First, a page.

1. Some things inexplicably stick with you forever, and for some reason, that dragon asking "Who's been messing around with the flippin' Glamour Machine?" has been rattling around in my head for the past 25 years.

    Anyway, I agree with you -- there's no way Lobdell imagined anyone other than Bachalo illustrating this story when he wrote it. And while I think in general, Cruz's figures and faces are better drawn here than in the previous issue, which looked especially rushed, I also agree with your criticism of the "zoomed in" nature of all the locations (good way to put it, too). There are no establishing shots to be found, which would've come in really handy.

    Fortunately, next issue Tom Grummett comes aboard on fill-ins, and everything should look a lot better!

    As far as the story itself -- I really liked the original Claremont/Cockrum Cassidy Keep story, and I think it was relatively fresh in my mind at this point, as it hadn't been all that long since I'd first read their run in CLASSIC X-MEN -- so seeing Eamon O'Donnell back was a nice surprise. But I seem to recall being unimpressed with the story's excursion into fairyland. It's a cute idea, and I probably would've liked it more if Bachalo had drawn it, but I think I was hoping for something more traditional, maybe with Black Tom as the villain again.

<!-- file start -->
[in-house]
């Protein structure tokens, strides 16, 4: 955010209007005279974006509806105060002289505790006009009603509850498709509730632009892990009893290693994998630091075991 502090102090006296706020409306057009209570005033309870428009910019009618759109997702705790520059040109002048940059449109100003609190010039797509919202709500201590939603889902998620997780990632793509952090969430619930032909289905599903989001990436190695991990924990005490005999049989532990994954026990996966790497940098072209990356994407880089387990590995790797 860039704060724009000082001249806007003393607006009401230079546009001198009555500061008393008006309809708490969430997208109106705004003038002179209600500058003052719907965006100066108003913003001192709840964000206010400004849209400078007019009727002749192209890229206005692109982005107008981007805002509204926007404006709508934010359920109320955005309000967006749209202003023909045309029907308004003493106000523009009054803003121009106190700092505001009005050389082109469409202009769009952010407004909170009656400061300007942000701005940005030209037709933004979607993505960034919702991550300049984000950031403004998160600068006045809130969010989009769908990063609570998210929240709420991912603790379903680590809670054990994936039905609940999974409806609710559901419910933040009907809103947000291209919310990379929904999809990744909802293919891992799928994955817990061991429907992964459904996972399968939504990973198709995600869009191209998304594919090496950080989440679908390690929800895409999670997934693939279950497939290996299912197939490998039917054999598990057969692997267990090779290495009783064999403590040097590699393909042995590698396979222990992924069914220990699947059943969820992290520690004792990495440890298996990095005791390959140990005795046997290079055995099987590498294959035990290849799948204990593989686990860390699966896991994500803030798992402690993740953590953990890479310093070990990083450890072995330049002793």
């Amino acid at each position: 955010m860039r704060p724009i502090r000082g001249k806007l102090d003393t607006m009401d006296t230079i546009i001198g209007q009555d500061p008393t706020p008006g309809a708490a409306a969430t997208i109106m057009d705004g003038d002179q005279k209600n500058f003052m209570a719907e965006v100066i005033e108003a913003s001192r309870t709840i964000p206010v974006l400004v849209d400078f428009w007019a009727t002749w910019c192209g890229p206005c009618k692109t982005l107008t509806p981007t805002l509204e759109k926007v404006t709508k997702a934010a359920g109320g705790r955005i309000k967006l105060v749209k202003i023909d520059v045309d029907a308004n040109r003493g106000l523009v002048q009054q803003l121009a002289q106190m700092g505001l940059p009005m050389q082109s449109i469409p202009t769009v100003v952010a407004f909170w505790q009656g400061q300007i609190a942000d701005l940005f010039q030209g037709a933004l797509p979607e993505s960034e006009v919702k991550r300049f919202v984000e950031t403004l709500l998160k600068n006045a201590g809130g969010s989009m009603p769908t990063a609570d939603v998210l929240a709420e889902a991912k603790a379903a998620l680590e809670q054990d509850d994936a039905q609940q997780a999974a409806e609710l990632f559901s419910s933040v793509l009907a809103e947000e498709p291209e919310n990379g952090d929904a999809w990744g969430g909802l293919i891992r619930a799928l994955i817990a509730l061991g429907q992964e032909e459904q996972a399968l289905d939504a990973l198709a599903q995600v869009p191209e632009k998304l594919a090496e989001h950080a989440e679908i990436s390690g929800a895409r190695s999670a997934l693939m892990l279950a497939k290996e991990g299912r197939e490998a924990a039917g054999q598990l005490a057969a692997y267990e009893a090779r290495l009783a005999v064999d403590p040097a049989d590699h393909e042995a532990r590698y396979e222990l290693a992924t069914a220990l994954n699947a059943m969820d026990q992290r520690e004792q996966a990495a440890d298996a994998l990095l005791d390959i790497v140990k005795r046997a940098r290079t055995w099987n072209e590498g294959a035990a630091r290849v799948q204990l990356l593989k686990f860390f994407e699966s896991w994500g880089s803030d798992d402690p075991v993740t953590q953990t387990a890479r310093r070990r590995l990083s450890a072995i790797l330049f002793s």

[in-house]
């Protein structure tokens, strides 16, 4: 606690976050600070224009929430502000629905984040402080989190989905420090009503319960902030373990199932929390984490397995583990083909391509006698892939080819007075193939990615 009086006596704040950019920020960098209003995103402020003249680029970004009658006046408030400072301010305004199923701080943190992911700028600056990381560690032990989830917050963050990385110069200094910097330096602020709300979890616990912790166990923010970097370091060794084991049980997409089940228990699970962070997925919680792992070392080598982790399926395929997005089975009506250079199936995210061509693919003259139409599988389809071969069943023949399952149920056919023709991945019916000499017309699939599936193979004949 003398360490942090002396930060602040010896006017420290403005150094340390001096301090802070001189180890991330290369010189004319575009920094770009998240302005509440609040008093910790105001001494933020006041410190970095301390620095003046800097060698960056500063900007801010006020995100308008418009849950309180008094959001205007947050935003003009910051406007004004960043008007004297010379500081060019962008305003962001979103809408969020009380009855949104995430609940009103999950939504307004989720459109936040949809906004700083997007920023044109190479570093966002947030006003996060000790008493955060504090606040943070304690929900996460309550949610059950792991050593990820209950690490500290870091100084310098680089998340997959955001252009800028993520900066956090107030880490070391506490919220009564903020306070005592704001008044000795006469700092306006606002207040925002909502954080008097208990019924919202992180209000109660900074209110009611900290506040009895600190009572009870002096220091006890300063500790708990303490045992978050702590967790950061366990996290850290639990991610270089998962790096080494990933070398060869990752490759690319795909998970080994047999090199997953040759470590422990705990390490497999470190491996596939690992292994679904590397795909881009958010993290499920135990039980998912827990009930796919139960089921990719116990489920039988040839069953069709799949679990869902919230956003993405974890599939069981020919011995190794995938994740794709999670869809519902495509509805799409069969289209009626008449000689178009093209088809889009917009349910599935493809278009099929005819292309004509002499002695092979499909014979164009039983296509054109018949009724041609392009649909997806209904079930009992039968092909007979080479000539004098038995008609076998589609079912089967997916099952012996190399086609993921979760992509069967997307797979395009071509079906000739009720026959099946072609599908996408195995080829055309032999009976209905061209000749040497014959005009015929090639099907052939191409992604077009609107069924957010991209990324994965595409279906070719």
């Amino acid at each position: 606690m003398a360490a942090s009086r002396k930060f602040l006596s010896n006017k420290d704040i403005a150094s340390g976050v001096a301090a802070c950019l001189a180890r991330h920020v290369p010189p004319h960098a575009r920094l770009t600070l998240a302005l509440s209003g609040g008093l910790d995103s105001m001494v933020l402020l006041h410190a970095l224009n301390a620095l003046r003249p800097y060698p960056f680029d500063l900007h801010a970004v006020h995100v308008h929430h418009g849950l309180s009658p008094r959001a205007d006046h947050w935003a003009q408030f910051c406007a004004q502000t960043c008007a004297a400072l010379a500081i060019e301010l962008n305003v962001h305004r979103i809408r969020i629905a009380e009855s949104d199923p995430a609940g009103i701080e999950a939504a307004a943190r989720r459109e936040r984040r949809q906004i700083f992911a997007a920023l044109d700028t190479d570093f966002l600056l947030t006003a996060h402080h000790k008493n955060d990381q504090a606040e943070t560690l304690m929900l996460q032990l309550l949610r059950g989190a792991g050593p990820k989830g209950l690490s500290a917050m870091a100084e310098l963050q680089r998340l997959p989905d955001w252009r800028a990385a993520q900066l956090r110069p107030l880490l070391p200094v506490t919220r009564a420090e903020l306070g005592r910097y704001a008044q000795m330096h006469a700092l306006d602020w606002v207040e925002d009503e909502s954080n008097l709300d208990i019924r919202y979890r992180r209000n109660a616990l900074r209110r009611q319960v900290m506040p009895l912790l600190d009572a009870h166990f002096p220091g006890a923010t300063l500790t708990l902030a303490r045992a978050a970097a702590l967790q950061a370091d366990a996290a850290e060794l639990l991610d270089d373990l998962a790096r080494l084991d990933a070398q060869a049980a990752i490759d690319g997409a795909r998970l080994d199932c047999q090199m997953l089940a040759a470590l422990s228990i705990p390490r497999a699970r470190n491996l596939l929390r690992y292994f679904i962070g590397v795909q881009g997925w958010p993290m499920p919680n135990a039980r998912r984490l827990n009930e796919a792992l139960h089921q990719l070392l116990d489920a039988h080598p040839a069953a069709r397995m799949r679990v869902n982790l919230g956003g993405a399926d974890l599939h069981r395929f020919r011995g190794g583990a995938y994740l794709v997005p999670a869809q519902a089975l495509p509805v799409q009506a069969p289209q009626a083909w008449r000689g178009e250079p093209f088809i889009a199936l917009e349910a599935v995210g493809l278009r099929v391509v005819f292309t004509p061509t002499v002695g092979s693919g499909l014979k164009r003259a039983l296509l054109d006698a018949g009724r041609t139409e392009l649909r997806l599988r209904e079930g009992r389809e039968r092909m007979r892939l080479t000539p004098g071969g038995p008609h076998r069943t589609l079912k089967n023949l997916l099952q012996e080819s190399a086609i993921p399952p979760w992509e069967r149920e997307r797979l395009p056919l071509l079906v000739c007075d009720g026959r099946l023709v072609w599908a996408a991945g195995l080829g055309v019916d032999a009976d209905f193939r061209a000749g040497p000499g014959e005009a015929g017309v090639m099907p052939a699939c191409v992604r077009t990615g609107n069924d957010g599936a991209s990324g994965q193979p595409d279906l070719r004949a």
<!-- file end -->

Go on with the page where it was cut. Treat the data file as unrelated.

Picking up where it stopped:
Though I was quickly learning that "traditional" was not Lobdell's vision for this series, and eventually I came to embrace it. Though even now, I still find this particular story lackluster, at least at this point. I don't remember how part 2 goes, so we'll see if my mind is changed at some point.